“No political appointee at any level should be a voting delegate or be voted for at the convention or congress of any political party for the nomination of a candidate for any election” 

Has the Supreme Court set precedence by influencing monetary decisions? 

In a lawsuit filed by the governments of Kaduna, Kogi, and Zamfara, they dragged the CBN to court over the Naira redesign policy and refusal to extend beyond the February 10 deadline; the states were later joined by 13 other states to make a total of 16 states. After initial adjournment, the Supreme Court on March 3, 2023, by a seven-man panel ruled that the N200, N500, and N1000 notes remain legal tender and the validity extended to December 31, 2023. The decision of the Supreme Court was seen as a relief across the country.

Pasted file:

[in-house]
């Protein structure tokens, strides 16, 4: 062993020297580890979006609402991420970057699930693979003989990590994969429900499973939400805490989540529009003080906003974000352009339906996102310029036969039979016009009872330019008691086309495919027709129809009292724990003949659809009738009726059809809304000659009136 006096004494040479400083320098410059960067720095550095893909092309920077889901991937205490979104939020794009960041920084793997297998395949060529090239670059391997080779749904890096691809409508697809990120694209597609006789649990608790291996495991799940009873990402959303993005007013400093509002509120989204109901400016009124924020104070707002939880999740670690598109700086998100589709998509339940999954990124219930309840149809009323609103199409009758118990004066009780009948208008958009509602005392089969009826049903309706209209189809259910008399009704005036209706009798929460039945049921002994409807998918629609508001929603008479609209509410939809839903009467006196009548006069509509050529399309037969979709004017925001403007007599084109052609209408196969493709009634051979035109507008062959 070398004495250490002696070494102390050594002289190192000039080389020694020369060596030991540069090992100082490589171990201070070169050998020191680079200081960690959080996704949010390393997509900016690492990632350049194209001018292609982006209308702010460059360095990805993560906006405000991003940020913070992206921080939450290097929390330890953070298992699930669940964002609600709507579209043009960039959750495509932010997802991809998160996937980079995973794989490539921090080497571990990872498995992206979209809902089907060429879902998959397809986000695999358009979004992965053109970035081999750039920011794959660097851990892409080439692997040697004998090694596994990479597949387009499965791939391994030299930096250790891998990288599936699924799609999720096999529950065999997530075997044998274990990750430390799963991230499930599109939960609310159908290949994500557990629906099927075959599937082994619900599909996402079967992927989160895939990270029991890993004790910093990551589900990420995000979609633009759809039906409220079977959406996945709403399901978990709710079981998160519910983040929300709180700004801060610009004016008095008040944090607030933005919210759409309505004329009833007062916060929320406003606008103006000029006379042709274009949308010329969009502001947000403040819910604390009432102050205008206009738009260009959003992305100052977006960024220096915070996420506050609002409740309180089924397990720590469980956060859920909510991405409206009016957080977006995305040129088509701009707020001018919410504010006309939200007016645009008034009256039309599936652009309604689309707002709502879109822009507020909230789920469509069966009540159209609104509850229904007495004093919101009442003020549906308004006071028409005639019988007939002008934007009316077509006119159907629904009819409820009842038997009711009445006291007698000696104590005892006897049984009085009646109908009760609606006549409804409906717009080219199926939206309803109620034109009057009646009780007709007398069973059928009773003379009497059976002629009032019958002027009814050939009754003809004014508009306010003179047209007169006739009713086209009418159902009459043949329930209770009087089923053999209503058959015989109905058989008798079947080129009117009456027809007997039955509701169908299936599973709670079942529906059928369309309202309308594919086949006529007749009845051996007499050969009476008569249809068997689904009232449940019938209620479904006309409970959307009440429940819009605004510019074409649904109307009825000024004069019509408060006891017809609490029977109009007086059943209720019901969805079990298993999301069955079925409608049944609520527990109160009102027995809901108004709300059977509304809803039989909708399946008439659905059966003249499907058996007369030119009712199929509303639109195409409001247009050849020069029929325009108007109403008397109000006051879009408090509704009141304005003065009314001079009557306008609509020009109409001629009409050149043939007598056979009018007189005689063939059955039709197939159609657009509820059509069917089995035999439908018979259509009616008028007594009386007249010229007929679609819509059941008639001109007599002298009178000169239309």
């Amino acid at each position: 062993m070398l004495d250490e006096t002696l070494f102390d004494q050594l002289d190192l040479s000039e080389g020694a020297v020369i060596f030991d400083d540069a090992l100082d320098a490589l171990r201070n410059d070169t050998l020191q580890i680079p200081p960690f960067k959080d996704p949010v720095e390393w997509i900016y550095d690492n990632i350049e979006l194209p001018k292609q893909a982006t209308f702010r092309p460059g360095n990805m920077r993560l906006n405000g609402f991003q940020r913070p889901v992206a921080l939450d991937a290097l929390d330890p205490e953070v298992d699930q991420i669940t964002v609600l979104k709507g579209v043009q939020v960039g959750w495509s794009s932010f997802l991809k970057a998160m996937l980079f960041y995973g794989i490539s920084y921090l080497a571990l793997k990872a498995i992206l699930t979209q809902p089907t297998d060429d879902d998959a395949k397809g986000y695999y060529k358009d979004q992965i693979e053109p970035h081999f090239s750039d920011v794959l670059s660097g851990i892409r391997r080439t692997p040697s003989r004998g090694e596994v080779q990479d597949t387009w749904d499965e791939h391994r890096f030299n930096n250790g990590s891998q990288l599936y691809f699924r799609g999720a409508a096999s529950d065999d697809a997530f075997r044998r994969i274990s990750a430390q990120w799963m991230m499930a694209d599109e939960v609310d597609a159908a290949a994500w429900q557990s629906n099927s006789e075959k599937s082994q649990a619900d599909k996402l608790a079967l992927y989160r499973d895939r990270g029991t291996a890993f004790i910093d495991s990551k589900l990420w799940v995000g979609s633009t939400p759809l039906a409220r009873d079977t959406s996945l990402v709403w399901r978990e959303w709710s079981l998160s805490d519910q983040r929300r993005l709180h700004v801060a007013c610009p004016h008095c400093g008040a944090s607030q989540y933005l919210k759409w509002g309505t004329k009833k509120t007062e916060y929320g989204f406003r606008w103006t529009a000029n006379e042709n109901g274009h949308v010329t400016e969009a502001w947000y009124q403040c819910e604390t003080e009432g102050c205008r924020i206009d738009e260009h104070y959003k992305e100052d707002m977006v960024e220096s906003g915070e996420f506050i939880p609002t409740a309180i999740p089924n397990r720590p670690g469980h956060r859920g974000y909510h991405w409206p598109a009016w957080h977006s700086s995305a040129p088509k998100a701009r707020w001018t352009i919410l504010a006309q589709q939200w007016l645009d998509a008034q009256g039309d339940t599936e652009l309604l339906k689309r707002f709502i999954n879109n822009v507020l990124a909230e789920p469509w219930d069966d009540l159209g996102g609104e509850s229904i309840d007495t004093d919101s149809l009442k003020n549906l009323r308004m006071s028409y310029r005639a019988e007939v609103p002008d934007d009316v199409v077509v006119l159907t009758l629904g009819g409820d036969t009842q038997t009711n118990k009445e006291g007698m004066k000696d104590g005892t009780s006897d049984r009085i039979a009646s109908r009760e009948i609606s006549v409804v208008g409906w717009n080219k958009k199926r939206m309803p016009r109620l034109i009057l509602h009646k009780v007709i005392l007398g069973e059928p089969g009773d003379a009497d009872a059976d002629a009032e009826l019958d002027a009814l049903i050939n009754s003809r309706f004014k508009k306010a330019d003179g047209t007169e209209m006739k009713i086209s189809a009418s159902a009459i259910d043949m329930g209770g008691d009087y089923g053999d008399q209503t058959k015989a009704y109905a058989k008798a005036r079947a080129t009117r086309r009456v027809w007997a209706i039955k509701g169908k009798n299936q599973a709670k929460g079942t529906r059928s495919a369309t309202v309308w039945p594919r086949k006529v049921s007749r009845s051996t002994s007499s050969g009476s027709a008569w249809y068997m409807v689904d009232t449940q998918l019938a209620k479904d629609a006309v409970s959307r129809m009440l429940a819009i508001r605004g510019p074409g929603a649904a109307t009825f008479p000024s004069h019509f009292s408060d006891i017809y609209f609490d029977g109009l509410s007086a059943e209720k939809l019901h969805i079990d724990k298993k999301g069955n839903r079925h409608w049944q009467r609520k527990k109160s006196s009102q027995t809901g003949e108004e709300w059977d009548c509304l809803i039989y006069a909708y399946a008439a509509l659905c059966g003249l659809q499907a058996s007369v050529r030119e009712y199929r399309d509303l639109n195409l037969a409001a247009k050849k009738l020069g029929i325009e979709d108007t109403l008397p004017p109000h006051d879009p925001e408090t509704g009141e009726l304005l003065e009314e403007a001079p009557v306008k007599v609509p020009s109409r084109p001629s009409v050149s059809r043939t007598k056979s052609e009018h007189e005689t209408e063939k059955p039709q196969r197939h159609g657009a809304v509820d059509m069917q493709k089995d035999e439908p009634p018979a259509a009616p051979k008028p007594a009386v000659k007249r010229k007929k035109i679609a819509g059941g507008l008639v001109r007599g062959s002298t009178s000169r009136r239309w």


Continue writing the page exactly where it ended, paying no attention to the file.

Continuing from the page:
The Supreme Court ruled that No reasonable notice was given as required by section 20(3) of the CBN act 2007. Also, the court ruled that the president cannot unilaterally take a decision such as a Naira redesign without consulting stakeholders, which the states are a part of. However, it should be noted that the Supreme Court has created a precedence that should be carefully looked into. The CBN through its establishment has been vested with the power through sections 12 (1) and (3) of the CBN Act 2007 to be in charge of monetary decisions. The Supreme Court going as far as setting a December 31 deadline could take away the independence of the CBN. 

What’s next? 

After the decision by the Supreme Court, many Nigerians waited on the CBN to give an order regards the decision. With the CBN now fully complying with the Supreme Court orders, it’s not yet over. The CBN has to ensure that more notes are released to commercial banks for easy access by citizens and customers. Also, the CBN should work with the security and relevant agencies to ensure that the funds when given to the banks should be released to customers, and sanction any bank or official caught hoarding funds. 

This website uses cookies to improve your experience. We'll assume you're ok with this, but you can opt-out if you wish. Accept Read More